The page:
Colon perforation during colonoscopy: surgical versus conservative management

Br J Surg. 1991 May;78(5):542-4. doi: 10.1002/bjs.1800780509.


A survey of endoscopy units in the West Midlands, UK, was undertaken to ascertain the management of colonic perforation during colonoscopy. Fifteen perforations were reported from a total of 17,500 colonoscopies performed in 14 units (a rate of 0.09 per cent). In seven patients the diagnosis was suspected or diagnosed immediately and in the remaining eight 2-72 h later. Four patients with associated pathology (carcinoma, Crohn's disease, ulcerative colitis and a polyp) had resection and primary anastomosis. Seven patients had a simple oversew, four of these having had a delayed diagnosis. In four cases the site of perforation was not identified, but only one patient had conservative treatment. Three patients had drainage and a defunctioning colostomy. There was no significant morbidity following treatment. It is recommended that patients who have had a good bowel preparation should be treated conservatively unless there is a large perforation or an underlying carcinoma.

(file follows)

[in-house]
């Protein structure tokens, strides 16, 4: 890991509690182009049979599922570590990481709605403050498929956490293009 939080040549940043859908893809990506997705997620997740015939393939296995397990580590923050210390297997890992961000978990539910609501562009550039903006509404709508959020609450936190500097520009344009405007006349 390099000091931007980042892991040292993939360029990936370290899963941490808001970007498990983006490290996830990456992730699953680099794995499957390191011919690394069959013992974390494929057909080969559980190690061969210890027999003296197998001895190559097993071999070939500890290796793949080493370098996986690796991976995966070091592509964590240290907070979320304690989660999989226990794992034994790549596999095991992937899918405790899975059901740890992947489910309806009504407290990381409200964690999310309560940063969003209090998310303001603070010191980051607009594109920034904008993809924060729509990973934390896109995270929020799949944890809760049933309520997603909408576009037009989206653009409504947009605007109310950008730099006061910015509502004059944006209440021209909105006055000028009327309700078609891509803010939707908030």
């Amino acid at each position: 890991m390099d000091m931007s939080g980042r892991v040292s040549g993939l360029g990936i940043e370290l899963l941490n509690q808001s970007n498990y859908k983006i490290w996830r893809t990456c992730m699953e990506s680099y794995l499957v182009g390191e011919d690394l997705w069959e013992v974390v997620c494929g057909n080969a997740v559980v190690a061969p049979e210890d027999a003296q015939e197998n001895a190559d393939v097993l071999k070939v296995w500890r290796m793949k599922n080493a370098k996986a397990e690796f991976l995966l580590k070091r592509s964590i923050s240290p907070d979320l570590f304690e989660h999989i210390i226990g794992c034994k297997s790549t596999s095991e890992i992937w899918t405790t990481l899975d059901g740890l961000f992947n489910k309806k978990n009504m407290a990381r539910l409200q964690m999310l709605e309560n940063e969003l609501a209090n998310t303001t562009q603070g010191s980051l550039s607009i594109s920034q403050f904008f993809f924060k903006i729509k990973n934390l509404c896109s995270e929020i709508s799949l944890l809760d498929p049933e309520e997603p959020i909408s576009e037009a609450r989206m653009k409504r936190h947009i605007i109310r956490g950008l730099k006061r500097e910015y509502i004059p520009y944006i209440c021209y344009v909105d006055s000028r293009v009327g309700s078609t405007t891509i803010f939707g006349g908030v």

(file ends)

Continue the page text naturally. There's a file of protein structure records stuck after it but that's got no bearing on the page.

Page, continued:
Publication types

  • Comparative Study

MeSH terms

  • Adult
  • Aged
  • Colonic Diseases / etiology*
  • Colonic Diseases / surgery
  • Colonic Diseases / therapy
  • Colonoscopy / adverse effects*
  • Colostomy
  • Drainage
  • Female
  • Humans
  • Intestinal Perforation / etiology*
  • Intestinal Perforation / surgery
  • Intestinal Perforation / therapy
  • Intraoperative Complications / therapy
  • Male
  • Middle Aged